Video lottery at horse racing tracks unconstitutional, casinos say of bill

DENVER — A bill to allow horse racing tracks to operate video lottery terminal machines in the state is unconstitutional, opponents of the measure told a House committee Wednesday.

The measure, HB1280, would allow up to three video lottery terminal, or VLT, gambling houses, but not necessarily on actual racetracks, said the bill’s sponsor, Rep. Don Coram, R-Montrose.

The House Agriculture, Livestock & Natural Resources Committee took testimony on the measure but did not vote on it.

Committee chairman Jerry Sonnenberg, R-Sterling and a cosponsor of the measure, denied the vote was delayed because he and Coram lacked the votes to get it passed.

Opponents of the measure, primarily owners of casinos in the three gambling towns in the state, said VLT machines are virtually indistinguishable from slot machines. As a result, the bill violates the constitutional amendment that limited casino gambling to Cripple Creek, Blackhawk and Central City.

“That law says that if it’s a slot machine, it falls under article 18, section 9 of the Colorado Constitution and is therefore prohibited anyplace other than the three permissible gaming cities,” Blackhawk City Attorney Corey Hoffman said. “The plain language of the definition of video lottery terminal ... falls under the definition of slot machines. It’s a video game of chance.”

Proponents, however, said there is a clear difference between VLT machines and slot machines, but that’s not really the point. They said after limited-stakes casino gambling was approved by Colorado voters in 1990, it took business away from horse-racing tracks in the state, destroying an industry in the process.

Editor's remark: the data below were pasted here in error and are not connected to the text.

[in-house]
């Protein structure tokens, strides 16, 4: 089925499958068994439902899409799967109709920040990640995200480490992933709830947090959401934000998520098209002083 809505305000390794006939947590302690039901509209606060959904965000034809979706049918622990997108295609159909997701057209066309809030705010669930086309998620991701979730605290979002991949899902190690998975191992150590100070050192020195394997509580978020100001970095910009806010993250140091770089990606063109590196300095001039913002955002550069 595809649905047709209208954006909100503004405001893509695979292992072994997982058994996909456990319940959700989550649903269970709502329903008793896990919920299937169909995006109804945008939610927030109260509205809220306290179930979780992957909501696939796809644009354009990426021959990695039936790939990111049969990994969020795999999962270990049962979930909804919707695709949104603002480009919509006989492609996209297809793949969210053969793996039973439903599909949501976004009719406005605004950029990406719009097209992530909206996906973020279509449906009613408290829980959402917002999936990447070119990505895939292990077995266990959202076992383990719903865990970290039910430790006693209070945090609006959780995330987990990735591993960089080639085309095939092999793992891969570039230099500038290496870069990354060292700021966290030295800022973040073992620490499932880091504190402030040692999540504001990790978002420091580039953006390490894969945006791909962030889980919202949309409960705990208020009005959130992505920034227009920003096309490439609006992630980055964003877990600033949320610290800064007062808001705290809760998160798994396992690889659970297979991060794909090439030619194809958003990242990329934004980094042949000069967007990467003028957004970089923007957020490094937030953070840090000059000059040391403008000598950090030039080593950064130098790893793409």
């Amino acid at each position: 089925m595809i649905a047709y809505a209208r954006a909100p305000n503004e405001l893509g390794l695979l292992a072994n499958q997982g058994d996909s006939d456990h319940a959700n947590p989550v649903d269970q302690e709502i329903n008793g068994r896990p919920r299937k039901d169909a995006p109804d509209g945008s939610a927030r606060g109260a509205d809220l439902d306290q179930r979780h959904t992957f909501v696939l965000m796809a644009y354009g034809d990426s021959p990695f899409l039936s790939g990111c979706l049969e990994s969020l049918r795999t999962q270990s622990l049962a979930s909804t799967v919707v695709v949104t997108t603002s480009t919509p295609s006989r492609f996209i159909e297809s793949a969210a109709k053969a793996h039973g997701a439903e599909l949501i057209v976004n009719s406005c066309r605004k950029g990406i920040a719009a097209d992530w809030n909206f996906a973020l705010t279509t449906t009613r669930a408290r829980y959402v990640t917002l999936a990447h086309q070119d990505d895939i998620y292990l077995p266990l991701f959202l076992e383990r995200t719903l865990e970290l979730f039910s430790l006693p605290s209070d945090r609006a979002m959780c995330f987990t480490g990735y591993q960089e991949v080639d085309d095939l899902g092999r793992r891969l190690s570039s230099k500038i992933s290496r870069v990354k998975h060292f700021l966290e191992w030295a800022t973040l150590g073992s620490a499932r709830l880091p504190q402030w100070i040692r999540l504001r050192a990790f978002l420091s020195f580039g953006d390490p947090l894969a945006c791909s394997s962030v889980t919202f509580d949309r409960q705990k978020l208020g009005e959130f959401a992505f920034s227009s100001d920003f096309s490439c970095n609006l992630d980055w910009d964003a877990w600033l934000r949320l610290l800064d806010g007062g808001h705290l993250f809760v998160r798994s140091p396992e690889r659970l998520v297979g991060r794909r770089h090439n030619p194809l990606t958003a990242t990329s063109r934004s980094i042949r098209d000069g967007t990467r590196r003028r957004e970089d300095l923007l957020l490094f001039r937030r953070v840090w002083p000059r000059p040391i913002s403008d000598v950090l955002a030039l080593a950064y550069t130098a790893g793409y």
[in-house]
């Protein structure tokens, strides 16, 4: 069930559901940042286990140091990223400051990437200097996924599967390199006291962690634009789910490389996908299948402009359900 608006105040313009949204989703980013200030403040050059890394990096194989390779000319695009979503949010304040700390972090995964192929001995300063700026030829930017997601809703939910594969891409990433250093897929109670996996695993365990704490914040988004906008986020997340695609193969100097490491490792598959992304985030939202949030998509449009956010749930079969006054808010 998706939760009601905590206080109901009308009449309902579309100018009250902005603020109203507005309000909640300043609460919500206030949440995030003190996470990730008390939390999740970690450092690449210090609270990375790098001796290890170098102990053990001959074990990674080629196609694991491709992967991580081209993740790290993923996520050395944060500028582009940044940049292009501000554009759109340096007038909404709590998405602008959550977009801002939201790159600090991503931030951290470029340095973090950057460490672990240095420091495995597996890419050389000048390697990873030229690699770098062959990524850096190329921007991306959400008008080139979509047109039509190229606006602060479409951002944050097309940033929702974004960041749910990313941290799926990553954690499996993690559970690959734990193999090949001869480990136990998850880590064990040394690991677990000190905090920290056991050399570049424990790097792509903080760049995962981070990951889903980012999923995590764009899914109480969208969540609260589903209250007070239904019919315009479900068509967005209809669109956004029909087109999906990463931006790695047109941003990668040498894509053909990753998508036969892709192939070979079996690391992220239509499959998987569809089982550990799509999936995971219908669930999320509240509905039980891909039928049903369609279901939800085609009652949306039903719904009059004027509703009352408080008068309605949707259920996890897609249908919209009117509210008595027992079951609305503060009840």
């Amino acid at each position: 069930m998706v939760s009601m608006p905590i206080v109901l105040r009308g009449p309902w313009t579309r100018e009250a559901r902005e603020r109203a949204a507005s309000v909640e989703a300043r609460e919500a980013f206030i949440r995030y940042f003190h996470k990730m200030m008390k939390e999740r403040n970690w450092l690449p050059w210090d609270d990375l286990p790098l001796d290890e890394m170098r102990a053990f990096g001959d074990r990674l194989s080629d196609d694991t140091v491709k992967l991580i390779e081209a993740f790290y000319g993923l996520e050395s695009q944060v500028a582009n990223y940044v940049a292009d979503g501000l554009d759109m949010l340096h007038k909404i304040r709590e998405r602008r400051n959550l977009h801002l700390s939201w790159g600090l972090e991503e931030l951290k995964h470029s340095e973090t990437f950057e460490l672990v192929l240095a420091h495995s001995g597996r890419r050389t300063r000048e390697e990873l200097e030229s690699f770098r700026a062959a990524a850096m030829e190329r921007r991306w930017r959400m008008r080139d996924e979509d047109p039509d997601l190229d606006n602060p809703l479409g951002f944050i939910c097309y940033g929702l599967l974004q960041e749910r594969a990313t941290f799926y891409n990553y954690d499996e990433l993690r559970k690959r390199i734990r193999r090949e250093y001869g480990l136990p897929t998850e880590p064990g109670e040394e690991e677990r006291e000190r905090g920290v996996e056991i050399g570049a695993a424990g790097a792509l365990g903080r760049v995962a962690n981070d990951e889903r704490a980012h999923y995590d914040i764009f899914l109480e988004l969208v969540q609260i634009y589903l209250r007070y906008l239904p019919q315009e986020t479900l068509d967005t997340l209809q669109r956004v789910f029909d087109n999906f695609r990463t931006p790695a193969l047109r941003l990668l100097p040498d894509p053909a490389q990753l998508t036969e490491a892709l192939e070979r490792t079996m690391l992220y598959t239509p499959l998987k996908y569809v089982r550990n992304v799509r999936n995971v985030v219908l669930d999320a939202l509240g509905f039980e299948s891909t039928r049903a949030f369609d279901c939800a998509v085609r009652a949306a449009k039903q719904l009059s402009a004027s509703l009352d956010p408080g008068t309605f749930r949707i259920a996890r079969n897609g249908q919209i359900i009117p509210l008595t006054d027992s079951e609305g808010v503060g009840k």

Diane Schwenke, executive director of the Grand Junction Area Chamber of Commerce, said the state can sustain both.

“The premise that I saw in a lot of the opposition is that the gaming pie, the Colorado gamblers currently visiting the three communities with limited gaming, is the extent of the pie,” Schwenke told the committee. “I would submit to you, the pie could actually be much larger to the benefit of the entire state.”

The measure would allow up to three VLT gambling houses in the state, each with up to 2,500 machines. They would be located on the Western Slope, in the Pueblo area and somewhere in the Denver-Fort Collins area.

Each could be owned by anyone who already holds a license to operate a horse-racing track.

It has not been determined when the committee will vote on the bill.

Coram said the intent is to use money earned from such a facility to get the needed capital to build a horse track, including somewhere between Grand Junction and Montrose.


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